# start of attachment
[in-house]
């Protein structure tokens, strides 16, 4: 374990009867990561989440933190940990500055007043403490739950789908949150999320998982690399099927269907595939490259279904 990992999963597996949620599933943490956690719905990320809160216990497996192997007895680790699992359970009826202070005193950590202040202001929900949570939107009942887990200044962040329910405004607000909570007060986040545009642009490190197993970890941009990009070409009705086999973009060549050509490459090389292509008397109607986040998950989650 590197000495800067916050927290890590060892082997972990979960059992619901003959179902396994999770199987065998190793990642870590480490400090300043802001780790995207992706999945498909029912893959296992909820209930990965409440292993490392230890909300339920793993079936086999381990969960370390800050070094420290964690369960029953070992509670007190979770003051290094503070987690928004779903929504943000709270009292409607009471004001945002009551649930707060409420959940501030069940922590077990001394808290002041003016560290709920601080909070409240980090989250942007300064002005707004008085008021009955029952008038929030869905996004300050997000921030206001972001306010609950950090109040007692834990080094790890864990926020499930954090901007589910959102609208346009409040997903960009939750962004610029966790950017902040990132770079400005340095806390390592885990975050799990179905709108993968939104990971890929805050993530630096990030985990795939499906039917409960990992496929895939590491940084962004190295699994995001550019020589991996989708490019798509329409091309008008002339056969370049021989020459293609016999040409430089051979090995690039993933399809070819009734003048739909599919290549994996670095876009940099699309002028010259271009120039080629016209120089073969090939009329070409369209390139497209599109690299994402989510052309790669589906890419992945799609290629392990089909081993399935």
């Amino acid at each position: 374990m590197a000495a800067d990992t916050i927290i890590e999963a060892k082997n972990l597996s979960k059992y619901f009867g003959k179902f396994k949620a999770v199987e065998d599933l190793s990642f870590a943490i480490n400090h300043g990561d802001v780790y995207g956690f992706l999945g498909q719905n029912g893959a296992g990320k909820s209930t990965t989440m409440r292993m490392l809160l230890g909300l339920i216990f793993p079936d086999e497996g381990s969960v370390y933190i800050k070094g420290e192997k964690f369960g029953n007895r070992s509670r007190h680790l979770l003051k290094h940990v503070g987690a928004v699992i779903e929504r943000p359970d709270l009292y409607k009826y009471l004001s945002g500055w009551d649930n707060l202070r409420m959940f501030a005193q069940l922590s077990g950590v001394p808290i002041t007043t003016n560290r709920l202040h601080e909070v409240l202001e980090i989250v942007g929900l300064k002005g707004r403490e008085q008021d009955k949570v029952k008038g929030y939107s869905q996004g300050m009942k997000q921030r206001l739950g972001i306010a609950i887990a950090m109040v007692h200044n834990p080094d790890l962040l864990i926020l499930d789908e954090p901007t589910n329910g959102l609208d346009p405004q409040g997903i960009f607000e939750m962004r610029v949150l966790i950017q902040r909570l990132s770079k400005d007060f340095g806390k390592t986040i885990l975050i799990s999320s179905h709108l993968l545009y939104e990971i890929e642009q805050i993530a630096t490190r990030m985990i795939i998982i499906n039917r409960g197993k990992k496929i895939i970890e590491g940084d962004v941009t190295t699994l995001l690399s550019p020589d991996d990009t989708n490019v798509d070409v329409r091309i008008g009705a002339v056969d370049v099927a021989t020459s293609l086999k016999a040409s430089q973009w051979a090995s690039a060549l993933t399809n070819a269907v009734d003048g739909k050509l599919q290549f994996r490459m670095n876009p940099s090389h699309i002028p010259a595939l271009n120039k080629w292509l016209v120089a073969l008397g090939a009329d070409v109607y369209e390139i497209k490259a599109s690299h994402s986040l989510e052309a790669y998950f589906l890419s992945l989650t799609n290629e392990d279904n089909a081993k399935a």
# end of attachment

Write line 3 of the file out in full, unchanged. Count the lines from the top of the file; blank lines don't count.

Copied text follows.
């Amino acid at each position: 374990m590197a000495a800067d990992t916050i927290i890590e999963a060892k082997n972990l597996s979960k059992y619901f009867g003959k179902f396994k949620a999770v199987e065998d599933l190793s990642f870590a943490i480490n400090h300043g990561d802001v780790y995207g956690f992706l999945g498909q719905n029912g893959a296992g990320k909820s209930t990965t989440m409440r292993m490392l809160l230890g909300l339920i216990f793993p079936d086999e497996g381990s969960v370390y933190i800050k070094g420290e192997k964690f369960g029953n007895r070992s509670r007190h680790l979770l003051k290094h940990v503070g987690a928004v699992i779903e929504r943000p359970d709270l009292y409607k009826y009471l004001s945002g500055w009551d649930n707060l202070r409420m959940f501030a005193q069940l922590s077990g950590v001394p808290i002041t007043t003016n560290r709920l202040h601080e909070v409240l202001e980090i989250v942007g929900l300064k002005g707004r403490e008085q008021d009955k949570v029952k008038g929030y939107s869905q996004g300050m009942k997000q921030r206001l739950g972001i306010a609950i887990a950090m109040v007692h200044n834990p080094d790890l962040l864990i926020l499930d789908e954090p901007t589910n329910g959102l609208d346009p405004q409040g997903i960009f607000e939750m962004r610029v949150l966790i950017q902040r909570l990132s770079k400005d007060f340095g806390k390592t986040i885990l975050i799990s999320s179905h709108l993968l545009y939104e990971i890929e642009q805050i993530a630096t490190r990030m985990i795939i998982i499906n039917r409960g197993k990992k496929i895939i970890e590491g940084d962004v941009t190295t699994l995001l690399s550019p020589d991996d990009t989708n490019v798509d070409v329409r091309i008008g009705a002339v056969d370049v099927a021989t020459s293609l086999k016999a040409s430089q973009w051979a090995s690039a060549l993933t399809n070819a269907v009734d003048g739909k050509l599919q290549f994996r490459m670095n876009p940099s090389h699309i002028p010259a595939l271009n120039k080629w292509l016209v120089a073969l008397g090939a009329d070409v109607y369209e390139i497209k490259a599109s690299h994402s986040l989510e052309a790669y998950f589906l890419s992945l989650t799609n290629e392990d279904n089909a081993k399935a």